This spring Midnight in Peking (Penguin, 2012) by Paul French was one of the most highly anticipated books among expat circles in Hong Kong and China. And as luck would have it, the Kindle version came out the night I arrived in Hong Kong. I was in the middle of something else, so didn’t get around to it until after my return.
1930s Shanghai has been done so many times, it’s become somewhat of a cliche (one I can’t resist), but few novels have been set primarily in Beijing (called Peking back then) during the same period. Paul French has done a fabulous job of bringing the reader to that very dark and desperate place.
The story opens on a cold winter night in Peking, up on the Fox Tower, an isolated structure outside the foreign legation (where the expats mainly lived). A young, blonde woman’s lifeless body was found. But when the police arrived and turned her over, they discovered she’d been disemboweled like a hunting prize. Who could have committed such a crime? And who was this woman?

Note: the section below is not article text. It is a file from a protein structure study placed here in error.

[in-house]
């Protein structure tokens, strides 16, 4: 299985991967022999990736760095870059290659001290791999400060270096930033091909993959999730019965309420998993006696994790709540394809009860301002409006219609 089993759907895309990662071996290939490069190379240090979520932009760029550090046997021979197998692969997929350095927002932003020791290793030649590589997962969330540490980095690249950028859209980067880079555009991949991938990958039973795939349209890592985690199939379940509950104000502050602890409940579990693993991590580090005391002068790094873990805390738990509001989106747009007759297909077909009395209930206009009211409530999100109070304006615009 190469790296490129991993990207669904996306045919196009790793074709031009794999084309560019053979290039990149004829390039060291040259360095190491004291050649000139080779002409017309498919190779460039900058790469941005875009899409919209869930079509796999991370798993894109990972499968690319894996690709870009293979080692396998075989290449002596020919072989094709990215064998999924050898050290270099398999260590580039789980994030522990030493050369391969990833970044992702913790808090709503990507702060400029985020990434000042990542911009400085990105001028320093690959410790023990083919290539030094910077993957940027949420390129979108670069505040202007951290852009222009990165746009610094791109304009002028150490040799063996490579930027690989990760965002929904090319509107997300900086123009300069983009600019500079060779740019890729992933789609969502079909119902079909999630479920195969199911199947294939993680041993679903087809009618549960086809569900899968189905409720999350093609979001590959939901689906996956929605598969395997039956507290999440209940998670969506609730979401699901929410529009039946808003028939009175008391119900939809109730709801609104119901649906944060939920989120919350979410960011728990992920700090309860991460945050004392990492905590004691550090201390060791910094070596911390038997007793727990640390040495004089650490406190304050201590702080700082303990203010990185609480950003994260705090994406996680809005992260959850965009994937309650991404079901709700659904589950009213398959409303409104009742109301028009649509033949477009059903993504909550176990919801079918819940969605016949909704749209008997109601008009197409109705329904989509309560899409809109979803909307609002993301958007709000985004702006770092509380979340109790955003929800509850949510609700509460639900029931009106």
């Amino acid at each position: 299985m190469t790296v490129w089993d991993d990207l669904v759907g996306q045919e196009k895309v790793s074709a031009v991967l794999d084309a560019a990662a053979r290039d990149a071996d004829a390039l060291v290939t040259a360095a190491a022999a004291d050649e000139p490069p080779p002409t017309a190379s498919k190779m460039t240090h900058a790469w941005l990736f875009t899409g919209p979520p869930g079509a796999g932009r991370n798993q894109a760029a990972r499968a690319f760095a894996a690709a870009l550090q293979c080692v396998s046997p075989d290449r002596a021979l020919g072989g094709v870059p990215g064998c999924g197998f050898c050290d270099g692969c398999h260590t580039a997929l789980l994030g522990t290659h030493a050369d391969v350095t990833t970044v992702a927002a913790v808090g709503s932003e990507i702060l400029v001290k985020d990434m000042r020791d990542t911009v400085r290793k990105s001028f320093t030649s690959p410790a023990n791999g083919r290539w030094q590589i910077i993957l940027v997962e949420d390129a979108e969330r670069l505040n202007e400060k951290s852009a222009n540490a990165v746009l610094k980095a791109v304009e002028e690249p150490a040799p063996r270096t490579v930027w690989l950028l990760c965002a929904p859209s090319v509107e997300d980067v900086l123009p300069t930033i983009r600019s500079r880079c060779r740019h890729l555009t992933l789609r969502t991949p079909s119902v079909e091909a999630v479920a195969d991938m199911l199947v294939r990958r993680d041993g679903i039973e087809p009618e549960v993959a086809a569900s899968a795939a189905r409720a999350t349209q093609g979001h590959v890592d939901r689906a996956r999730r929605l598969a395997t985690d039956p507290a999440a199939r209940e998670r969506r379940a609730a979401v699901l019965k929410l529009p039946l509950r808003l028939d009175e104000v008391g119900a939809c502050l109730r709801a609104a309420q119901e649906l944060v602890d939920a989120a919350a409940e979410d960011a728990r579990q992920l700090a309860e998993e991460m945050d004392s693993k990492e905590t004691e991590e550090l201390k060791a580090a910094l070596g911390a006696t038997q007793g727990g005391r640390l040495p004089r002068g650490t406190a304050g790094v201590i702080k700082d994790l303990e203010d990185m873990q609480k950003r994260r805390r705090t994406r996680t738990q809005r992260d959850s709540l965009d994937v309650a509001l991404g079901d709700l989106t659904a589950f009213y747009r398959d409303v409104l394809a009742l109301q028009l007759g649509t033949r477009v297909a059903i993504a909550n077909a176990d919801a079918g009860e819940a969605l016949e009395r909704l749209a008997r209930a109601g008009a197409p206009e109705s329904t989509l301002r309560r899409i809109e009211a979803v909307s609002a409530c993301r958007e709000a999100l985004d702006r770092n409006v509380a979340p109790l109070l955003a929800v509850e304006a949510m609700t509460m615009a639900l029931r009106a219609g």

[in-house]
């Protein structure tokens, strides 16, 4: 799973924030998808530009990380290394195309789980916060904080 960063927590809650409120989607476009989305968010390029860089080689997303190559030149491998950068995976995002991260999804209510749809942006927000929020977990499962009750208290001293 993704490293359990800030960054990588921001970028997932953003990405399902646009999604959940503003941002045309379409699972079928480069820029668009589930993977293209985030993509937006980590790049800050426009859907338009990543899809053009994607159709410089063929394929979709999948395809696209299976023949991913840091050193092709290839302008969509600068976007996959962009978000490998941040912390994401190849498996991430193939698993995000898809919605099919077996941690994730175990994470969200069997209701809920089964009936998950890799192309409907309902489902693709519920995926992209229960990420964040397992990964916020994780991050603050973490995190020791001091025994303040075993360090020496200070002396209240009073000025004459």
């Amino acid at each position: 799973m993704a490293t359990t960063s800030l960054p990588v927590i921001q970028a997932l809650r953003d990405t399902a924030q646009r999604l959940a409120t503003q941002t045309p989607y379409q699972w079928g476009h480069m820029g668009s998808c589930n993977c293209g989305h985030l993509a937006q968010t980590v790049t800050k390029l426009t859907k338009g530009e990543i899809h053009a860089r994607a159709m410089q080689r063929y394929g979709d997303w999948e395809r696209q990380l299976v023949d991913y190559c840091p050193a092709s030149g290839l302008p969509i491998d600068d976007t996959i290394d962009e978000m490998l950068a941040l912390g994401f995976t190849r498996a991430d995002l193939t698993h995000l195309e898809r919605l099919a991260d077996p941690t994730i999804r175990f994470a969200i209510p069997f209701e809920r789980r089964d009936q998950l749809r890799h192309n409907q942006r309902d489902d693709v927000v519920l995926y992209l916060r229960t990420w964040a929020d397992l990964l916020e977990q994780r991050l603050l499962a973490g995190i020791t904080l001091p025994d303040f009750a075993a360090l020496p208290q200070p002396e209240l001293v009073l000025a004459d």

Early on we learn it was the teenage daughter of E.T.C. Werner, an old China hand who was widowed years earlier and was raising his daughter, Pamela, alone. Werner, as he’s known throughout the story, was an old crank and somewhat scorned upon by the expat community. A former British consul, he kept to himself.
Pamela was back in Peking on winter break from her school in Tientsin (now Tianjin). What most acquaintances didn’t know was that Werner and his daughter were planning to move to England very soon, even though Pamela was fluent in Mandarin and Werner’s work and passion were based on his decades in China. Something about a scandal involving Pamela in Tientsin.
And then she’s dead.
Midnight in Peking is a dark, depressing story that fits the eery mood in Peking at that time. It takes place in the late 1930s, after Japan has annexed Manchuria. The story is a remarkable one in that the British and Chinese police worked together–one of the very few times that happened.
The last part of the book moves quickly and reminds me of the final scene in the movie Casino, in which the feds round up the mafia, one person at time. While not every criminal in this story was punished for his crime, this book in itself does justice by showing the strength and determination of one father who wouldn’t rest until he found the truth.